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I want to send email via postfix (according to the send-only "null" configuration example given in the postfix documentation) from a host that does not have a proper DNS record, MX or otherwise; in fact the IP address may not even be static (say, a home cable/DSL connection). Does this increase the chance of the receiving mail server flagging messages from this host as spam, since probably most spam in the world comes from similar hosts that have been compromised by spammers? I am only planning on sending a few messages per day, to email addresses I own.

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Q: Is it ok to send mail from a domain with no MX record? A: Yes it is. An MX record determines where email is delivered to, not where it is sent from. What you need is an SPF record for your sending MTA. – joeqwerty Aug 1 '13 at 21:58
You would probably do better here digging to the root of your problem. At a guess, I'd say you have some software deployed in small offices across the country that you want to email you status reports daily and you won't know the office's SMTP server details. If that's your problem, there is a better solution. Whatever your real problem is, there's probably a better solution. – Ladadadada Aug 1 '13 at 21:58
@joeqwerty - I was wondering if common spam filtering software would use the existence (or not) of a MX record for the sender as a heuristic in determining if a particular message is spam... ie, it'd be obvious something is wrong if a million messages claiming to be from diff addresses are coming from a comcast home cable line. I will look up SPF records, never heard of it. – user2243865 Aug 1 '13 at 22:15
@Ladadadada - yes, I'm looking into nagios and a few others, but for example mdadm (linux's software raid manager) has built-in ability to send email on emergency... I primarily want to know if I can start using such features without worrying about DNS and such thing external to the machine I'm configuring, which I may not have control over. – user2243865 Aug 1 '13 at 22:16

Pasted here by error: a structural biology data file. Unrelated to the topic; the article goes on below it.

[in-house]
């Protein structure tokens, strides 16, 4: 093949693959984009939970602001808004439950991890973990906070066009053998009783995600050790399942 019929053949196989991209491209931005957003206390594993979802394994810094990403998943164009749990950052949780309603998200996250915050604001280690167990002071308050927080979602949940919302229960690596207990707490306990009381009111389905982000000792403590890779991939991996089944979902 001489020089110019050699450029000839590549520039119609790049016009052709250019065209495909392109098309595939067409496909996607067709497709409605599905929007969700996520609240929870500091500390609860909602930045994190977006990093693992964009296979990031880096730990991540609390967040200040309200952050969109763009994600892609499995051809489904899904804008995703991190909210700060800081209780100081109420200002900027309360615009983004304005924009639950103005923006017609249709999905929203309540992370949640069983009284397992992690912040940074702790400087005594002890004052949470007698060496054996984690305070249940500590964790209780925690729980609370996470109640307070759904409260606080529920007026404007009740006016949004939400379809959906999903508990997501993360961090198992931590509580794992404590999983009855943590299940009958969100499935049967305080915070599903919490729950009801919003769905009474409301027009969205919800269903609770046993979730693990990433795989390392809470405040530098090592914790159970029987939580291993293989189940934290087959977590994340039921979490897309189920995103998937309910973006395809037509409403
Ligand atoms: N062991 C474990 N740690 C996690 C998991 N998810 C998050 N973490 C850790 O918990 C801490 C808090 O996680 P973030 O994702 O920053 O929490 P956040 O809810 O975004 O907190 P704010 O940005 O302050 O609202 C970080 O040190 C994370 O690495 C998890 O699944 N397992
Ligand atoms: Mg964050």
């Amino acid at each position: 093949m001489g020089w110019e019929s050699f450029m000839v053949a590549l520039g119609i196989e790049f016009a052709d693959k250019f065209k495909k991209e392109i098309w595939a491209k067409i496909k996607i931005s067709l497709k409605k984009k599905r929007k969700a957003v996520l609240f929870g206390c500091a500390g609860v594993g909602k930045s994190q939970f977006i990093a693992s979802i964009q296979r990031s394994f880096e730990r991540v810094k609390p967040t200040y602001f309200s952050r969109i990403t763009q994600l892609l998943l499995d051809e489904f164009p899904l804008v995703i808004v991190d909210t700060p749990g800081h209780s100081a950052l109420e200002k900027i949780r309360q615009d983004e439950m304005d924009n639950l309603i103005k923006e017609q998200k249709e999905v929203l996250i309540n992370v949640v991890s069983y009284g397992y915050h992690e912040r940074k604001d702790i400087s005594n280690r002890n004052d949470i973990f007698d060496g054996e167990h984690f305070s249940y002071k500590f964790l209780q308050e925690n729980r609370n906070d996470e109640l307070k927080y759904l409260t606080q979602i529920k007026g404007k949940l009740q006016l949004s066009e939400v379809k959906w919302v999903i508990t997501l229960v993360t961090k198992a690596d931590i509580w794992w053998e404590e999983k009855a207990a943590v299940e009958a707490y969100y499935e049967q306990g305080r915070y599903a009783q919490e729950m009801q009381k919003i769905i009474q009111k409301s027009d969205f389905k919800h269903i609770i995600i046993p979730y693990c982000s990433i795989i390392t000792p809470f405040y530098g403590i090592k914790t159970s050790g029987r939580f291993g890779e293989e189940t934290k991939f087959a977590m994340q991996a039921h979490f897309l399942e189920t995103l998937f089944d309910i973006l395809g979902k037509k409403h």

up vote 1 down vote accepted

No MX record will probably be fine.

Not having a proper reverse DNS and coming from some home ISP IP ranges will get some messages marked as spam. Especially if there have been actual spammers coming from that particular netblock.

The best thing to do would probably be to use a smarthost that you control to ensure the messages get delivered. Make it run on a port other that 25 as some ISPs block port 25 to anything but their own mail servers.

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The answer is: Yes it is okay. But you should:

Have a reverse DNS (PTR) record for your mail server. Your Hosting Provider must set although most cloud providers give you an interface to do it yourself.

Have an SPF (TXT) record as joeqwerty mentioned.

DKIM-sign your emails (also requires a TXT record). See OpenDKIM or dkimproxy.

And depending on how important your email reputation is you may want to consider Return Path certification.


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Yes, but without MX record and rdns your mails may bounce, or it may consider as spam mail. and filtered by advance mailscanner or discard by mailserver.

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